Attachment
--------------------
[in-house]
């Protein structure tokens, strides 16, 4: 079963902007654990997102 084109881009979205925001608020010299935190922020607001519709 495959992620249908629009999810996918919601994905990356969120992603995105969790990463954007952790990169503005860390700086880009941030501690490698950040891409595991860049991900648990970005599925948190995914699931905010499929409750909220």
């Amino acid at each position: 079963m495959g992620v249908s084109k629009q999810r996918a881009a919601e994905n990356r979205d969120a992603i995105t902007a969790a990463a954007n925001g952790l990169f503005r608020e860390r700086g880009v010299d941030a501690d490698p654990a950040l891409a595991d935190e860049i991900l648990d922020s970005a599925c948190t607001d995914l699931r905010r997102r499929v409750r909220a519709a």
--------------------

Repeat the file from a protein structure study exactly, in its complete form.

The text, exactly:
[in-house]
């Protein structure tokens, strides 16, 4: 079963902007654990997102 084109881009979205925001608020010299935190922020607001519709 495959992620249908629009999810996918919601994905990356969120992603995105969790990463954007952790990169503005860390700086880009941030501690490698950040891409595991860049991900648990970005599925948190995914699931905010499929409750909220």
């Amino acid at each position: 079963m495959g992620v249908s084109k629009q999810r996918a881009a919601e994905n990356r979205d969120a992603i995105t902007a969790a990463a954007n925001g952790l990169f503005r608020e860390r700086g880009v010299d941030a501690d490698p654990a950040l891409a595991d935190e860049i991900l648990d922020s970005a599925c948190t607001d995914l699931r905010r997102r499929v409750r909220a519709a």